DesalData Weekly - February 10th, 2017

Posted 10 February, 2017 by Mandy

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Credit: Time Magazine

LAST WEEK, the Trump administration purportedly leaked a document that identified a list of 50 “Emergency & National Security Projects.”[1]  The document identified projects worth a total of $137.5 billion, with 50 percent of this capital deriving from private investment. Poseidon Water’s Huntington Beach facility features as one of the nation’s key infrastructure projects.[2]  


The document promotes the desalination project as “a cost-effective, environmentally sensitive solution” for providing “a safe and reliable water supply” to Orange County residents.[3]  It misstates the plant’s projected cost and job creation capacity: the memo states the cost is $350 million, while current estimates for the plant using an open intake are around $890 million. This figure could easily double to the ballpark of $2 billion if more expensive and labour intensive subsurface intakes are deemed necessary. The memo also states the facility will create 400 direct jobs, while, in fact, it will produce 322 indirect jobs and 18 full-time jobs after construction.[4]  Nevertheless, if the government pursues its pledge to improve infrastructure across the U.S., Poseidon may finally realize its ambition to build its second billion-dollar facility in California.



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California workers finding radicchio in the Central Valley  Credit: Max Whittaker/ New York Times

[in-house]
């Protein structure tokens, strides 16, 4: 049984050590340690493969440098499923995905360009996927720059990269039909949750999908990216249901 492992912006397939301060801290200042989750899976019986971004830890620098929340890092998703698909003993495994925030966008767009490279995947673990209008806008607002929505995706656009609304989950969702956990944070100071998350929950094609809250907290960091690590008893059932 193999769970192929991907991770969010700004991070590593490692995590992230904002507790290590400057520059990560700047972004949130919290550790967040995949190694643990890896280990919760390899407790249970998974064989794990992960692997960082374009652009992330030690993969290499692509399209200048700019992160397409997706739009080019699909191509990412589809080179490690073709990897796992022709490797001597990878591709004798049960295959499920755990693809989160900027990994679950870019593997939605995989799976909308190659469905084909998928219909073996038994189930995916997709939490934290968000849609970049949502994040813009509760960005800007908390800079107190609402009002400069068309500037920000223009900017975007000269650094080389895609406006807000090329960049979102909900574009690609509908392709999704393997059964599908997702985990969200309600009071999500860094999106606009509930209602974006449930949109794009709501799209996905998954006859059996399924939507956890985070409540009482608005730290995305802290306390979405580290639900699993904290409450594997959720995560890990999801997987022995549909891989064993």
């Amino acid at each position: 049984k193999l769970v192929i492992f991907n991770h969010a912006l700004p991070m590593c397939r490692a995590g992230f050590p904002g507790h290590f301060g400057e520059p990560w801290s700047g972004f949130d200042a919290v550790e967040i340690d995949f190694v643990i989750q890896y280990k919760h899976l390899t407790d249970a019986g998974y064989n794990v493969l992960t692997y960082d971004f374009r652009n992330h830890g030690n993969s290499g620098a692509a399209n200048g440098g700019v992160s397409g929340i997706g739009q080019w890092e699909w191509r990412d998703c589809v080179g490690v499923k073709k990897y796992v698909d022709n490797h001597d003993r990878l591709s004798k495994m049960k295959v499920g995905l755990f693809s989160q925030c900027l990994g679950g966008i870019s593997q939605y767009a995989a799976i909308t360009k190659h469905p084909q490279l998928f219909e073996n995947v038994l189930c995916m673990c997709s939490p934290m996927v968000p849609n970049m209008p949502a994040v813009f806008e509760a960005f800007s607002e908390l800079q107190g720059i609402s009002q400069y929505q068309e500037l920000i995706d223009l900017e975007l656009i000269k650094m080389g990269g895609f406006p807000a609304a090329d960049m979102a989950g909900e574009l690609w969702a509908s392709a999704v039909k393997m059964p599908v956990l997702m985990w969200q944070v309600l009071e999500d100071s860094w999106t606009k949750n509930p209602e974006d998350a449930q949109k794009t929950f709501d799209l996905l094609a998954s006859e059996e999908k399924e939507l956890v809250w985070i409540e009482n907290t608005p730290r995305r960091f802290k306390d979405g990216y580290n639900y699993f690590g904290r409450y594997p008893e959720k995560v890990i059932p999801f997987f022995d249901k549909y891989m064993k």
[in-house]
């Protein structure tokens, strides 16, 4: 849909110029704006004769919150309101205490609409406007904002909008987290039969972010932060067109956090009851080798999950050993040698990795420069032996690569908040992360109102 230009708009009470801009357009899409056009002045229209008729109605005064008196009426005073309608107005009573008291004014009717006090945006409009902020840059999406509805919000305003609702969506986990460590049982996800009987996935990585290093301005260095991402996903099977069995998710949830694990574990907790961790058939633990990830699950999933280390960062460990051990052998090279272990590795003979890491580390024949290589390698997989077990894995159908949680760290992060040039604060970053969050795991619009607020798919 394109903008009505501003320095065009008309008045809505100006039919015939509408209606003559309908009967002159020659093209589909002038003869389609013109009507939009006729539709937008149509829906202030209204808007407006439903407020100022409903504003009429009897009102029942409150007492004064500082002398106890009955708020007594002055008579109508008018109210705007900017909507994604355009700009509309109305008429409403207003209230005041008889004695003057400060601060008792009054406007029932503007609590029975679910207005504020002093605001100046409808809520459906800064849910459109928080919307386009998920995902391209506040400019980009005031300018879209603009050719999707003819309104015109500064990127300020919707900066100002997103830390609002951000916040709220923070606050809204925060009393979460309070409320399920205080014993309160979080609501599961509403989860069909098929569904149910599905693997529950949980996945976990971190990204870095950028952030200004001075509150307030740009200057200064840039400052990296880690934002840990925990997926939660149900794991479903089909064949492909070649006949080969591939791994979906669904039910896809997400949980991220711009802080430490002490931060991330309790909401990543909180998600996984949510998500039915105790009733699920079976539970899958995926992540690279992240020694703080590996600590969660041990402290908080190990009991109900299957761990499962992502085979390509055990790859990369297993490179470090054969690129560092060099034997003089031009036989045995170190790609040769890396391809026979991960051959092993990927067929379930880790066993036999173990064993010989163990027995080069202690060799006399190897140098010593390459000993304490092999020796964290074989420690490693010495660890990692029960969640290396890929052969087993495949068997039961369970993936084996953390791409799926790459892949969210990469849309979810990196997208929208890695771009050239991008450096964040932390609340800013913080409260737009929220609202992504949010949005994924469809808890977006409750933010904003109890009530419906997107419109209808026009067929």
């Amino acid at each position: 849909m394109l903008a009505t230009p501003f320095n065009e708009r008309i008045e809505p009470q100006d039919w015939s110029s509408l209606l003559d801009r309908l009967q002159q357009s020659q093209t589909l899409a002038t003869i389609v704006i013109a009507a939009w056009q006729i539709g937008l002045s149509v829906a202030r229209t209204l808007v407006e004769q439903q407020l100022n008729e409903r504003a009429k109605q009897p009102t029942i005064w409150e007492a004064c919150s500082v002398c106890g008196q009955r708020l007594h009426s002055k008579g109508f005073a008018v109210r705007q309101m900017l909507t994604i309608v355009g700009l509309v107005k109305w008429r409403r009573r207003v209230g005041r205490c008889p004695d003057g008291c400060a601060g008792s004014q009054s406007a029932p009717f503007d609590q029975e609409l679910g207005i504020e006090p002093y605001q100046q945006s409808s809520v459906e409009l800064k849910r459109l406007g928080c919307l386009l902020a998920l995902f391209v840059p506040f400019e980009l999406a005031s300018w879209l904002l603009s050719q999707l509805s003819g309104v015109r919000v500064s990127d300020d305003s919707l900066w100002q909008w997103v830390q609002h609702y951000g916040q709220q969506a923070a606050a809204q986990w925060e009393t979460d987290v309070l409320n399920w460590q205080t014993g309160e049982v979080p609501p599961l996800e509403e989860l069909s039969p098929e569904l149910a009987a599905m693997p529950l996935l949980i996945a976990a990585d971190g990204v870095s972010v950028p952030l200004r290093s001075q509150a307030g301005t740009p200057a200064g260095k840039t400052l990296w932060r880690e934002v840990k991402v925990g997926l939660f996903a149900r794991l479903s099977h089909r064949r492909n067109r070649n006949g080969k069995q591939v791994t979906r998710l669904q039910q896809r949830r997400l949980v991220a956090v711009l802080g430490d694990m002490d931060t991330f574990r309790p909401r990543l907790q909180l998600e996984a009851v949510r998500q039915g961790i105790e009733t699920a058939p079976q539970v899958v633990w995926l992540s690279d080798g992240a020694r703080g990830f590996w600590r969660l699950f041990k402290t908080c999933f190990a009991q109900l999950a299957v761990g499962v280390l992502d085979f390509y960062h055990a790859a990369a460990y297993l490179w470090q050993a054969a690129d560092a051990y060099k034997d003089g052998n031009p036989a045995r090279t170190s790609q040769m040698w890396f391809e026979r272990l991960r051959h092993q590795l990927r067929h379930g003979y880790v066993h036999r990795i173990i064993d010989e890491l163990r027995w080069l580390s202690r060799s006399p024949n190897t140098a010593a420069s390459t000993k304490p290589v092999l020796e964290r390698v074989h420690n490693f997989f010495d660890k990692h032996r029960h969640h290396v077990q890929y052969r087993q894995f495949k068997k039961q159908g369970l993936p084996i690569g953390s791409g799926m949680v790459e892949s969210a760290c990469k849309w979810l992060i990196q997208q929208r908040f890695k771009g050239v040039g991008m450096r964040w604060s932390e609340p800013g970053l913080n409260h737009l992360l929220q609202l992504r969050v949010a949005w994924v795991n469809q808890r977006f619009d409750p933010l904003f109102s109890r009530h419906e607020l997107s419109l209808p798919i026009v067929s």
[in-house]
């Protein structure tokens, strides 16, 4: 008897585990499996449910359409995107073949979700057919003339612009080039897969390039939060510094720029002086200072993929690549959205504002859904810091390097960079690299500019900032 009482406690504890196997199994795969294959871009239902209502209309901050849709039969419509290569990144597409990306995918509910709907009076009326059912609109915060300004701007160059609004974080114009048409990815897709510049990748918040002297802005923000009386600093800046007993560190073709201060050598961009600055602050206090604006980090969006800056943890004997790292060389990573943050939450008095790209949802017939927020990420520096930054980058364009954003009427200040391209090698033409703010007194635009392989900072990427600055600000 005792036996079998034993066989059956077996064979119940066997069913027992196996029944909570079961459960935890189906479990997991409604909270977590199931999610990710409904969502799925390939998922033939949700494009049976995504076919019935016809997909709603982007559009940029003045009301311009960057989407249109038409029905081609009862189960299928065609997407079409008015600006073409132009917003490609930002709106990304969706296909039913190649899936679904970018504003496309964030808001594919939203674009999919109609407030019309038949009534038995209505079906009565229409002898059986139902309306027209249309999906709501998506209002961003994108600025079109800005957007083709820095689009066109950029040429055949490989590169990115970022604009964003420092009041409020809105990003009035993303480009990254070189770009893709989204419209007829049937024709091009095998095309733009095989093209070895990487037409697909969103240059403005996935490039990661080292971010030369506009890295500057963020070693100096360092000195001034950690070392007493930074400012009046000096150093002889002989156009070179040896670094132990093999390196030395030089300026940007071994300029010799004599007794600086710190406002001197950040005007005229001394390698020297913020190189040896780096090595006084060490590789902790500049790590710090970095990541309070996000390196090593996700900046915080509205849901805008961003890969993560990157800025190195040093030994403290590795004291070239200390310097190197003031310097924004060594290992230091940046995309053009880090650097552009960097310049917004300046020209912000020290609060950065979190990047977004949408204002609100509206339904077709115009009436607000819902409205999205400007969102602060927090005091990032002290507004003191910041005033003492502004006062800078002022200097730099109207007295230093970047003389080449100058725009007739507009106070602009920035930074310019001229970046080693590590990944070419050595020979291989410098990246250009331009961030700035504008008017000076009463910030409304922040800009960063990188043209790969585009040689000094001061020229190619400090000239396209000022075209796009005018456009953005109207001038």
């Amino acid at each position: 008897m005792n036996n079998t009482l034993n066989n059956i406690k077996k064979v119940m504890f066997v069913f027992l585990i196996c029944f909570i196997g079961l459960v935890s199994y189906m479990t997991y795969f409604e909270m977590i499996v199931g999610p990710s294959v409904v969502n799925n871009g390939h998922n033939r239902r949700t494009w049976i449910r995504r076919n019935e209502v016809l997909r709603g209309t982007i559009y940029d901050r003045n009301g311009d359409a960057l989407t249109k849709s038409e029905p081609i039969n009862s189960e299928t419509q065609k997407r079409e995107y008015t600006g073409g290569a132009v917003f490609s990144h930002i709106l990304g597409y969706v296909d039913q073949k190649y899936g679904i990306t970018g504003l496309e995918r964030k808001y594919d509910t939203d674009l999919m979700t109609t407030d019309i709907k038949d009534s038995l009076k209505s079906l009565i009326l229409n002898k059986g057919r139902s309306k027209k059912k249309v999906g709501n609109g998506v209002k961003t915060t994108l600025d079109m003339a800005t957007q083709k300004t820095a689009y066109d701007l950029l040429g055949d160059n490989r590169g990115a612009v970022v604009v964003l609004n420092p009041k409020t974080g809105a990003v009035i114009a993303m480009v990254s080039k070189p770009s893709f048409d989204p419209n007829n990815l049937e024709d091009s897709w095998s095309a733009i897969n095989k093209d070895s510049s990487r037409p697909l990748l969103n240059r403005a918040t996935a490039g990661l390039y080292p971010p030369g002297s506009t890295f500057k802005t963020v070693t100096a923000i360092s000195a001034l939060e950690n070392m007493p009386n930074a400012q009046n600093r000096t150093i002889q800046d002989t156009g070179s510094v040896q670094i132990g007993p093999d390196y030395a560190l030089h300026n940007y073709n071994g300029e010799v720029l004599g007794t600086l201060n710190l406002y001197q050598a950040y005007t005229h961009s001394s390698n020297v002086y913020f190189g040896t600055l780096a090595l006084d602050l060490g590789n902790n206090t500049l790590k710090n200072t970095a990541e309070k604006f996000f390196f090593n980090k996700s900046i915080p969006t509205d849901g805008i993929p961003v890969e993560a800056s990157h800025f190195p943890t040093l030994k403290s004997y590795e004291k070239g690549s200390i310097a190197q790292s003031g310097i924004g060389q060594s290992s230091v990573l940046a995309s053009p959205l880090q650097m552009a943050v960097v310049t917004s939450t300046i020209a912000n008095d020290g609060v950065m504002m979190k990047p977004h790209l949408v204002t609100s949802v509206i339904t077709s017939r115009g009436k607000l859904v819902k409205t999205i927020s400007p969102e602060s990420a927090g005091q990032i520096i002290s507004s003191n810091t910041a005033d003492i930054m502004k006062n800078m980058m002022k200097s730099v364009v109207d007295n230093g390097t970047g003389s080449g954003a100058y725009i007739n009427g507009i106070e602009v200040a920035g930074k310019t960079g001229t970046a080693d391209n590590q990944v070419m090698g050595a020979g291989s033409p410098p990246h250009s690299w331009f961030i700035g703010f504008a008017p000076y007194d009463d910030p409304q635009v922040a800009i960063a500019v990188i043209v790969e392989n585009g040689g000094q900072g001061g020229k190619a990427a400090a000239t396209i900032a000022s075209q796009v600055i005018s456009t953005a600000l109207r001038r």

MEANWHLE, in India, the Israeli company IDE Solutions has signed a deal to build a new desalination plant with the state government of Visakhapatnam.[5]  The plant will be located near the city of Pudimadaka, with a production capacity of 100,000 cubic metres per day.  IDE’s head of marketing for India, Sanjeev Sharma, has said that the company would soon hold talks with the government to acquire the roughly 25 acres of land necessary for the project.  Since 2013, the company has been operating the world’s largest nuclear desalination plant in Chennai.[6] 


IN New Delhi, the National Institute of Ocean Technology has tested a new technology for seawater desalination plants.  Identified as Low Temperature Thermal Desalination (LTTD), the government now plans to implement this technology in plants located along the coast.[7]  Dr. Jitendra Singh, the minister responsible for the Department of Atomic Energy, informed Parliament that one of the first plants will be set up in Odisha, along India’s eastern shores.[8]


In the Lakshadweep Islands in the Arabian Sea, NIOT has already commissioned three desalination plants that will also use LTTD technology.  These plants are located at the Kacaratti, Minicoy, and Agatti islands of Lakshadweep.  The capacity of each plant is 100 cubic metres of potable water per day.[9]


[1] Ben Brazil, “Desalination Plant Reportedly on List of Trump’s Priority Projects,” Los Angeles Times, January 25, 2017, <> accessed February 3, 2017.

[2] “Huntington Beach SWRO is a Trump priority,”, January 25, 2017, <> accessed February 3, 2017.

[3] Ibid.

[4] “Leaked Trump Plans Use False Data to Push Orange County Desalination Plant,” Voice of OC, January 25, 2017, <> accessed February 7, 2017.

[5] Santosh Patnaik, “Israeli Firm to Set Up Desalination Plant Near City,” The Hindu, January 29, 2017, <> accessed February 9, 2017.

[6] Ibid.

[7] “India’s Water Woes: Large Scale Desalination of Sea Water in the Offing,” Sputnik International, February 9, 2017, <> accessed February 9, 2017.

[8] Ibid.

[9] Ibid.

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